Speer’s moving sidewalk was meant to relieve congestion on busy Broadway. Source: Scientific American.
Before moving airport walkways, escalators and the High Line, there was a speeding (10 mph) sidewalk that ferried passengers high above Broadway–or there could have been, had it not been for a governor’s veto. In the late 1860s and early 1870s, elevated train lines were just opening around Manhattan. (The subway system didn’t run until 1900). But most of these tracks ran north of 14th Street, as downtown business owners fought to stick with the older streetcars. The result was an increase in street traffic in the area, with pedestrians and drivers fighting for space. To remedy the congestion near his store on Broadway near City Hall, inventor and wine seller Alfred Speer proposed a radical solution.
In 1871, Speer patented an elevated moving sidewalk (profiled in Scientific American a year later) which he called the “Endless Traveling or Railway Sidewalk.” Speer thought the thoroughfare could be used in crowded cities like New York, specifically up and down Broadway. Pedestrians would step up to a platform where they could pay their five-cent fare and get into a car that would transport them to a giant conveyor belt that looped high above the street. The 16-to-18-foot-wide path would be dotted with drawing rooms and smoking rooms for women and men, respectively, to relax and seek respite from bad weather. The entire system would be supported by iron pillars placed on the edges of each street, with the edge of the elevated sidewalk at least 12 feet away from the street-side buildings.
Pedestrians could reach the main platform via stairs and transfer cars. Source: AllWaysNY.
The sidewalk was pulled by moving cables up to speeds of 10 mph (more than double the supposed speed of a pedestrian, at 4 mph). Speer accommodated those who preferred not to walk, too. The sidewalk would also offer moving chairs for passengers to travel while seated. Unlike the elevated trains, which polluted the air with smoke and grease, the steam-powered sidewalks were environmentally friendly. In total, the sidewalk would have cost $3,722,400.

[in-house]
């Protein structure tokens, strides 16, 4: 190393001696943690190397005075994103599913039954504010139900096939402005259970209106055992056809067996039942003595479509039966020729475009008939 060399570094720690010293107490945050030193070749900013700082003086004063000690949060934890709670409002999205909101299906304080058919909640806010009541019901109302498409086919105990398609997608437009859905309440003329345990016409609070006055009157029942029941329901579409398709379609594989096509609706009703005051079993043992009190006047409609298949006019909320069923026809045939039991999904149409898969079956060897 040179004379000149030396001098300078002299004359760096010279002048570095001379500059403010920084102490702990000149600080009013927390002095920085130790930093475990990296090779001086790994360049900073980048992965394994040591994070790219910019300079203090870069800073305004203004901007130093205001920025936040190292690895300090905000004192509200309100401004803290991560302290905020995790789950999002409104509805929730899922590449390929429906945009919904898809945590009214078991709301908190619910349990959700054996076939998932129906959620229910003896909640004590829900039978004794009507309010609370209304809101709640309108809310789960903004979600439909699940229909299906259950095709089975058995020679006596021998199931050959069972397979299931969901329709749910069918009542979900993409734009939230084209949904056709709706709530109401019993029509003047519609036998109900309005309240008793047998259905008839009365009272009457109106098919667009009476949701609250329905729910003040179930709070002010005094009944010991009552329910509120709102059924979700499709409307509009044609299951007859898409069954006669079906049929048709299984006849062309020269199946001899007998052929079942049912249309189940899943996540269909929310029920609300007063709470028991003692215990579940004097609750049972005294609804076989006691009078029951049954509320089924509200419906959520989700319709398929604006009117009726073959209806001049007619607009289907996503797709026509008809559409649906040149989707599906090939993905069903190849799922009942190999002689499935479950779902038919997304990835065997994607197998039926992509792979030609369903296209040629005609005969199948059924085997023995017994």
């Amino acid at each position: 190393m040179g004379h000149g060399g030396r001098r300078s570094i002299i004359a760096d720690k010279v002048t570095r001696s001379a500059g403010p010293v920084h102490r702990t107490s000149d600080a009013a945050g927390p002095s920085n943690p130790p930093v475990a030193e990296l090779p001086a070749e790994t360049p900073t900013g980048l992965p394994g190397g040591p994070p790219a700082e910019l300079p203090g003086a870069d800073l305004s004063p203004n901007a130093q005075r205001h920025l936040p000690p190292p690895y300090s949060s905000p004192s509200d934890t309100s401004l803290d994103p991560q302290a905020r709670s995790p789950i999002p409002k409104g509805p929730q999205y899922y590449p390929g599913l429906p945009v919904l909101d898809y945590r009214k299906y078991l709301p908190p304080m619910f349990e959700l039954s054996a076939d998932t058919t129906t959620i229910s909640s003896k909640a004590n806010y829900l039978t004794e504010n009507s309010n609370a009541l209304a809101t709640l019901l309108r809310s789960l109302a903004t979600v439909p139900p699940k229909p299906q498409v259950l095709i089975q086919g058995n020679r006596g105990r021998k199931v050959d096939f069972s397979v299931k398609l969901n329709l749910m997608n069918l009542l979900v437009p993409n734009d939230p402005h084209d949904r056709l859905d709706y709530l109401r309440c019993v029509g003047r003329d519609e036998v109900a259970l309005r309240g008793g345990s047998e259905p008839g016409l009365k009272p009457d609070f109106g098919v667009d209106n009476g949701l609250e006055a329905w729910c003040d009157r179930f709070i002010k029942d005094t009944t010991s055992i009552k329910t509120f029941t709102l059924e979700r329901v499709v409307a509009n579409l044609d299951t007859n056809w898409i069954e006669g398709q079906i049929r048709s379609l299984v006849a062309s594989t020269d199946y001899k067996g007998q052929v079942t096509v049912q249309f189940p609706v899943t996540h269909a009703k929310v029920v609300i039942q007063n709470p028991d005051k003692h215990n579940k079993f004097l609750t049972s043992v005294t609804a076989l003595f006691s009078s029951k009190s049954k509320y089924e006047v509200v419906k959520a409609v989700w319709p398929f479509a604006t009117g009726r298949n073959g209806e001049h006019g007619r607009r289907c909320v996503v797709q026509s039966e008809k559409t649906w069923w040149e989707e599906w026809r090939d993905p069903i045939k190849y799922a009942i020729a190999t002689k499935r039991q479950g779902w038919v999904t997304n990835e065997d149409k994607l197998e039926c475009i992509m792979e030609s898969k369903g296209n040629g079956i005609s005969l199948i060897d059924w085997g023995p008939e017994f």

Speer’s plan gained support from prominent politician Horace Greeley and was passed by the state legislature in 1873 and 1874. But Governor John Dix ultimately vetoed the plan twice, objecting to the moving sidewalks’ interference with street-level sidewalks, the price tag and its layout (Speer’s sidewalk would have run up and down Broadway one time too many for Dix).
Chicago’s moving sidewalk at the 1893 World’s Fair. Public domain photo from from the book “History of the World’s Fair” by Benjamin Cummings Truman and published by the Mammoth Publishing Company in 1893.
Unlike many other lofty proposals, the moving sidewalk was eventually realized, though not elevated above city streets. The first moving walkway debuted at Chicago’s World’s Fair in 1893, and a version was also used at the 1900 World’s Fair in Paris. New York didn’t completely abandon Speer’s idea, as the city used moving sidewalks when it hosted the 1964 World’s Fair. Finally, it seems one of New York’s ambitious inventors had a realistic plan that his contemporaries failed to see.